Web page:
|Updated: 6/06/2010 8:10 am
||Published: 6/05/2010 10:42 pm
Two hundred voters were turned away from the polls Saturday in Garland County after the election commission says it made a mistake by telling voters they could vote. Only two precincts will be open in Garland County on Election Day. Lt. Governor and Senate Candidate Bill Halter asked election officials there to open early voting on Saturday. Turns out, Saturday voting would be against the law, according to Election Commission Chair Charles Tapp.
"I work in Little Rock. I leave my home at 6:30 in the morning. With traffic, I wanted to make sure that I could vote so I re-arranged today because I could on my time and came in to vote and walked in. They told me there had been a mistake. We can't vote," said voter Laura Generou.
It was a mistake, that left 200 voters who showed up to the polls, now showing signs of disapproval. Friday, Halter asked the Garland election commission to open polls Saturday for early voters. The commission agreed, but Saturday morning changed its mind.
"I can't because we would be breaking the law. The law is very explicit that we can only be open on the hours the county clerk's office is open and we have to give a 10 day legal notice," said Tapp.
"That same gentleman didn't give the same 15 day notice to all voters in Garland County when they decided to shrink the number of polling sites 36-39 down totwo. If there are going to be mistakes made in this process, it ought to be mistakes that wind up with more people voting, not less," Lt. Governor Bill Halter said.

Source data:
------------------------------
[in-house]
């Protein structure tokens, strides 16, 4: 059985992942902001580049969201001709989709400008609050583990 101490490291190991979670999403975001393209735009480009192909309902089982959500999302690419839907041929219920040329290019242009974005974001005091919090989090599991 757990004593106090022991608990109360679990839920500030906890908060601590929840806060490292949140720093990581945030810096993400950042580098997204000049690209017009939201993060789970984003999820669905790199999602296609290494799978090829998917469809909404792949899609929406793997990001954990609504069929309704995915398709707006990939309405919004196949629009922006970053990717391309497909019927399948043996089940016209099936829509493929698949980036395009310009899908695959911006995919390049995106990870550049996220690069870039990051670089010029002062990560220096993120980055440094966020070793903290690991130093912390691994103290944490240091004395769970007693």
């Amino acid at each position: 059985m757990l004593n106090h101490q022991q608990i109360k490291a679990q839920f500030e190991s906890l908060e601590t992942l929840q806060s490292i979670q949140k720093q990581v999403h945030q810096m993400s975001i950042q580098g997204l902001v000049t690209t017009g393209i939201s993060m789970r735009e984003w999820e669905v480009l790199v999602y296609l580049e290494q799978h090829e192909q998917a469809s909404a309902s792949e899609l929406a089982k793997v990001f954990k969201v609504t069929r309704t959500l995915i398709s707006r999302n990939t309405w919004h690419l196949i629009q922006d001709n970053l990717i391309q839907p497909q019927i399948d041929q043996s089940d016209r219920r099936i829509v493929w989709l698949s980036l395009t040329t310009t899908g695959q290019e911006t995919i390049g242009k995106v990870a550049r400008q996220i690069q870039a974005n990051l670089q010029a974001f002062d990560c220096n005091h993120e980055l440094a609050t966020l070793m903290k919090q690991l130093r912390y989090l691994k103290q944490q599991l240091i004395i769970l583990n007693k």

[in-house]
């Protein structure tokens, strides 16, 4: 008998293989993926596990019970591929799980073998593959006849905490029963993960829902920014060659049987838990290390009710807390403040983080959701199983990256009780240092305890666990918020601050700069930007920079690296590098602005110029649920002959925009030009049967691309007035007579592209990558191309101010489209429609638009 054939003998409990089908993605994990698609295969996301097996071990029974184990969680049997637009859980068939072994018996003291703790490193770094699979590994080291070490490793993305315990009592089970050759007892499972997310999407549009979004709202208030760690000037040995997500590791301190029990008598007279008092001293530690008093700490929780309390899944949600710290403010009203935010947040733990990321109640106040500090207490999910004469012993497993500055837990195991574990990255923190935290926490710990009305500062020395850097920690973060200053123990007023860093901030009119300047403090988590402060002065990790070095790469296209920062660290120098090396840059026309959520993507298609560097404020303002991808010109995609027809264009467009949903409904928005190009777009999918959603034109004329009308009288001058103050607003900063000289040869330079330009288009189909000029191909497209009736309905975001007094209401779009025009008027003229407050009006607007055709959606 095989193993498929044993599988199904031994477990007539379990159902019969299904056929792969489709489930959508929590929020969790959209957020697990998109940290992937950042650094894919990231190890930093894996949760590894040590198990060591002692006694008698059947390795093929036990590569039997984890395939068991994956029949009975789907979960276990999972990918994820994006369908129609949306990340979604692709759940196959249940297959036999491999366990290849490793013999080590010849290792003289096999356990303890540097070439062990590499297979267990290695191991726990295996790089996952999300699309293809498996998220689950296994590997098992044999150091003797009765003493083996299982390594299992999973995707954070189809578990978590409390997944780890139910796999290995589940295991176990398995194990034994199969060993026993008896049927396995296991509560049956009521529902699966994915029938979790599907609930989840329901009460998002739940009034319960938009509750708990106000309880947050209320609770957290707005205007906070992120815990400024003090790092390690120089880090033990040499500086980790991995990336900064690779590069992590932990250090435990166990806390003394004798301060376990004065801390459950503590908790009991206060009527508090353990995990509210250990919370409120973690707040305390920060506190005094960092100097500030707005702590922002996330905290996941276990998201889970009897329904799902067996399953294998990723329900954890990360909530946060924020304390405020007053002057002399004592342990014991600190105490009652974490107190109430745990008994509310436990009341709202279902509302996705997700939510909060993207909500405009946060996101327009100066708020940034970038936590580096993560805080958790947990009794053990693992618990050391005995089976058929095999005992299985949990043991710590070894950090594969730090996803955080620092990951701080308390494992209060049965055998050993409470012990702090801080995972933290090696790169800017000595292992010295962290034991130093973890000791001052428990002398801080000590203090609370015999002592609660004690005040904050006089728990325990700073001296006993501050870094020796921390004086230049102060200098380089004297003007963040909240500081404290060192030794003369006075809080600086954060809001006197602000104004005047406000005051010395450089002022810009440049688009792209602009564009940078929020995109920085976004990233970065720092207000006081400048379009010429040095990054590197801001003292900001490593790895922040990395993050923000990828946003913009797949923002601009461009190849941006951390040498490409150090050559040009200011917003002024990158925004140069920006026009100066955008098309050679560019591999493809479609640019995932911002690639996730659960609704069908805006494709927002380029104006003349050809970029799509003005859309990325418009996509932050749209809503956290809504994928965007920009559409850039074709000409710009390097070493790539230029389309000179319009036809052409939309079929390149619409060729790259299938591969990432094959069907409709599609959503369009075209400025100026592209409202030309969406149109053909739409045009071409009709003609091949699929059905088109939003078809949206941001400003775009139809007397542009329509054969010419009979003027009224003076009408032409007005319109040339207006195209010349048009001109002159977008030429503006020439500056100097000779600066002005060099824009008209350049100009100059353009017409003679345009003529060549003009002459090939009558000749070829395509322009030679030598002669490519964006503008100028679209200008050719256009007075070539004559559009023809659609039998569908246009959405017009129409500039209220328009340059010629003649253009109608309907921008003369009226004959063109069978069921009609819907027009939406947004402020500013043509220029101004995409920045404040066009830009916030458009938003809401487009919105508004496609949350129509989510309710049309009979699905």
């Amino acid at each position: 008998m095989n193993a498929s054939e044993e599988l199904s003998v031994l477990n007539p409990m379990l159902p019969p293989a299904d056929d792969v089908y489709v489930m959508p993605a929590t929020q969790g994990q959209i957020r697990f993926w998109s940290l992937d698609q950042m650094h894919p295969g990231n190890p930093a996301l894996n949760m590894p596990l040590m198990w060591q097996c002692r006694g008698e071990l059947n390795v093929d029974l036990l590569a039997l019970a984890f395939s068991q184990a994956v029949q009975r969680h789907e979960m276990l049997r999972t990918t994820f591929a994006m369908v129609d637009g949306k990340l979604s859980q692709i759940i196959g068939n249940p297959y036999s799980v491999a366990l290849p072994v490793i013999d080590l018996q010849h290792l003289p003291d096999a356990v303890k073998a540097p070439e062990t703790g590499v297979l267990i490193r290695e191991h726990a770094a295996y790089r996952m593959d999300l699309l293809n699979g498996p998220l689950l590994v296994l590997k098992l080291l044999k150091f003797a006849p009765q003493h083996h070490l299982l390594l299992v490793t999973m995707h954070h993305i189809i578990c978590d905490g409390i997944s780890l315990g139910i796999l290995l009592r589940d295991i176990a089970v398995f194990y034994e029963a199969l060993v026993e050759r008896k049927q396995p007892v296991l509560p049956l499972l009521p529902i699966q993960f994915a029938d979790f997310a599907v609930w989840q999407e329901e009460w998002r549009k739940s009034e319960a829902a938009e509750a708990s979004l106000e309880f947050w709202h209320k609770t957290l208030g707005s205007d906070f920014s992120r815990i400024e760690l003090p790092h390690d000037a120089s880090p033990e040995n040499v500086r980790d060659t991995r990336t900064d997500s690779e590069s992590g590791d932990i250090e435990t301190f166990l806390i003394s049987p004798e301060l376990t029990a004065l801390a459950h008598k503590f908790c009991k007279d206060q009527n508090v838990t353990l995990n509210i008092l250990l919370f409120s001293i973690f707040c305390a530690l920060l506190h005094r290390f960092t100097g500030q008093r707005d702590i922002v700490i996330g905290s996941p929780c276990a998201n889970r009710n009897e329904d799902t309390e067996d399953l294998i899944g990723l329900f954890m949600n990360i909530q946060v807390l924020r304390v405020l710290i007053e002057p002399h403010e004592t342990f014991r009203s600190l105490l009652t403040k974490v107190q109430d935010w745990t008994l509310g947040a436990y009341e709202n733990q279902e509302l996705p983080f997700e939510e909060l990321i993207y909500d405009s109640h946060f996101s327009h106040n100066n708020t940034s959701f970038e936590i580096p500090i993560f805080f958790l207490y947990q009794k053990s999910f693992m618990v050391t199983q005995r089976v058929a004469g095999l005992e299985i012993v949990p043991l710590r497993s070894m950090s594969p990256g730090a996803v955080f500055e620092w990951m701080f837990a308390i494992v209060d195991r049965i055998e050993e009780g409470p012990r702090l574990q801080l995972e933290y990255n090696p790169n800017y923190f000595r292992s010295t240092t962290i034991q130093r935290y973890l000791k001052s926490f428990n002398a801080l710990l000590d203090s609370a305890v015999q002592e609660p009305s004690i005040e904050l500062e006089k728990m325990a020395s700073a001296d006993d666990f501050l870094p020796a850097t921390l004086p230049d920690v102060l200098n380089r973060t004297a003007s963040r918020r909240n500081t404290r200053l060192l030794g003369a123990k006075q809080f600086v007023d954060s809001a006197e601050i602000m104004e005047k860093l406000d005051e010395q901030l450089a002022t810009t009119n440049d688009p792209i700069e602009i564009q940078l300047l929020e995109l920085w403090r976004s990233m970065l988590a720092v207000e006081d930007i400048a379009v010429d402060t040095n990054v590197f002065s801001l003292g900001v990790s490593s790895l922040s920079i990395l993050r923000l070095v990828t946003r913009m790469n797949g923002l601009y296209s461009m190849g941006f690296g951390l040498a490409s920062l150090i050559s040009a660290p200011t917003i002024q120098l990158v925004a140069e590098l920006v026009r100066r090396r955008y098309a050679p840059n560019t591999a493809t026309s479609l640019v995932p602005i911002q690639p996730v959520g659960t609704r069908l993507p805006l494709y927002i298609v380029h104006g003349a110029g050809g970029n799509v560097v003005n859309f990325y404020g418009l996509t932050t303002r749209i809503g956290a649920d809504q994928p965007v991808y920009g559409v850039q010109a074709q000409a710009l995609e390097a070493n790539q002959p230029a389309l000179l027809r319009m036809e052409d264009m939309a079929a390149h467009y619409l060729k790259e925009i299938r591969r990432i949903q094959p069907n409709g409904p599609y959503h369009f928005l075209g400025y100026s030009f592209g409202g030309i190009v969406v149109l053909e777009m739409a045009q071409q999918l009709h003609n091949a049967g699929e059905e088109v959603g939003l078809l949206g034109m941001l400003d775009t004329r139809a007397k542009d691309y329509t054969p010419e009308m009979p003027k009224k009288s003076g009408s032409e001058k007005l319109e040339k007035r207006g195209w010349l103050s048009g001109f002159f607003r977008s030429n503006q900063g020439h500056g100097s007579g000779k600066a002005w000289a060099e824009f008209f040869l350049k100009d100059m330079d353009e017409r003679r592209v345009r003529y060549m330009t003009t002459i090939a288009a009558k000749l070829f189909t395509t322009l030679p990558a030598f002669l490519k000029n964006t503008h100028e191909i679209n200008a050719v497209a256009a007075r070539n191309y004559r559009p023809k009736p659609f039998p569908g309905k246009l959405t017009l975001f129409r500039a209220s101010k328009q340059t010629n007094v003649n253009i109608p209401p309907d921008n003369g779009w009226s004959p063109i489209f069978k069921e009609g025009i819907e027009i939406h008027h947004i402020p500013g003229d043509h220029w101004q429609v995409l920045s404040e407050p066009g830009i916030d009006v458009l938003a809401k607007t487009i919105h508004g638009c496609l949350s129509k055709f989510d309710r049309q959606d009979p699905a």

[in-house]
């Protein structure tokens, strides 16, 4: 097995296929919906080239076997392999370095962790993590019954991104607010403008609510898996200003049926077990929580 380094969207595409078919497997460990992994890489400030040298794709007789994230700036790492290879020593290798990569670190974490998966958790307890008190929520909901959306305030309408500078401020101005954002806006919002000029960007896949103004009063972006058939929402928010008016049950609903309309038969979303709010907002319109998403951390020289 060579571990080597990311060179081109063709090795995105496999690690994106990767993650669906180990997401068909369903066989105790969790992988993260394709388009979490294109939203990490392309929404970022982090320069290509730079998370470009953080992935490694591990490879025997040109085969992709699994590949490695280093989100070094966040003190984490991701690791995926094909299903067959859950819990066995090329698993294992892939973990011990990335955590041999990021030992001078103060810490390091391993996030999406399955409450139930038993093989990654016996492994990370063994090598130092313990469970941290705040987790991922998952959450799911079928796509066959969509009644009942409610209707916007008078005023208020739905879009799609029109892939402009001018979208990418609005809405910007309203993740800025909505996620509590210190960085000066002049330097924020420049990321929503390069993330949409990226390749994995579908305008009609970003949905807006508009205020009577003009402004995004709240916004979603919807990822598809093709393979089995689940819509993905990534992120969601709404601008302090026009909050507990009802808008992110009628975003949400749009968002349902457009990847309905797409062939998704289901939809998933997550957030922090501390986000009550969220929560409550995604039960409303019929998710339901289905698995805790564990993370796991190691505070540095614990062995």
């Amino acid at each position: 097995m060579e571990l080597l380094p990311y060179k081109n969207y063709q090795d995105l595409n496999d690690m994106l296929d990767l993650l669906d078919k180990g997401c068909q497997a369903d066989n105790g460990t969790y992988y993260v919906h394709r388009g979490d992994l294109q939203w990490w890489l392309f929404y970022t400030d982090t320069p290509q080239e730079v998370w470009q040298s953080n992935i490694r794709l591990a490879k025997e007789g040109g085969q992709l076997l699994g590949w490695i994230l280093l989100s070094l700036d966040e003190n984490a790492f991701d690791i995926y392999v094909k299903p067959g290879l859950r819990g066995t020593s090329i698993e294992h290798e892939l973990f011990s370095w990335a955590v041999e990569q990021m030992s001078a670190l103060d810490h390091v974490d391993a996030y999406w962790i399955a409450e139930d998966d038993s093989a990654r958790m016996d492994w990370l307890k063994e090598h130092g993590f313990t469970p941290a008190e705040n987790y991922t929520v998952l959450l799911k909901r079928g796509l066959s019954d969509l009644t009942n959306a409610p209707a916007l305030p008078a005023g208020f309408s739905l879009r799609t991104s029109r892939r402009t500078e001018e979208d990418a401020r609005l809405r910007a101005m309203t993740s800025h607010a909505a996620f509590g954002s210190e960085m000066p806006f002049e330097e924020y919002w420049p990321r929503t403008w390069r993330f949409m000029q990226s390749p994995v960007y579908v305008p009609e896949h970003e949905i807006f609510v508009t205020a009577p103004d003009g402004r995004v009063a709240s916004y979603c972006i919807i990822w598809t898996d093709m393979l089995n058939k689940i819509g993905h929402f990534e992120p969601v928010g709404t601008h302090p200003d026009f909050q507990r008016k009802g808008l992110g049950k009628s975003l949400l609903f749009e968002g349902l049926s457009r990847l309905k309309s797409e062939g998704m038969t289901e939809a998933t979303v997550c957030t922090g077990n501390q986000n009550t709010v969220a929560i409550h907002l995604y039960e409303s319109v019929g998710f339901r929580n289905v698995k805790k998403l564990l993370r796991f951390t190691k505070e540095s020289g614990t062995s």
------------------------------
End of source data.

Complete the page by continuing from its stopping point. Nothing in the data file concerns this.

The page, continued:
Tapp showed up Saturday morning to turn voters away, something he says he regrets having to do.
"I just feel terrible. I’ve been with the commission 18 years and I’ve never had a problem like this," Tapp said.
"For those who are voting for the first time, the young voters, this does not encourage them at all. We, I'm speaking of the establishment here, the persons in charge, owe them an apology," said voter Elmer Beard.
Last month, 100 voters in Garland County voted on the Saturday of the primary election. The commission was required to open that day. On June 5th, 200 showed up ready to cast their votes and couldn't.
Tapp says money is a factor for only opening two precincts. It would cost the county $40,000 to open all 39 polls and $10,000 to open two. He says he doesn't expect a huge voter turnout and feels the two sites are centrally located for residents in the county.
Charles Tapp also says he only expects 3,500 voters to show up to the polls by Tuesday since run-off elections aren't as popular. So far 500 people in Garland County have already voted early. Last month, 18,000 people voted in Garland County, which is of 70,000 registered voters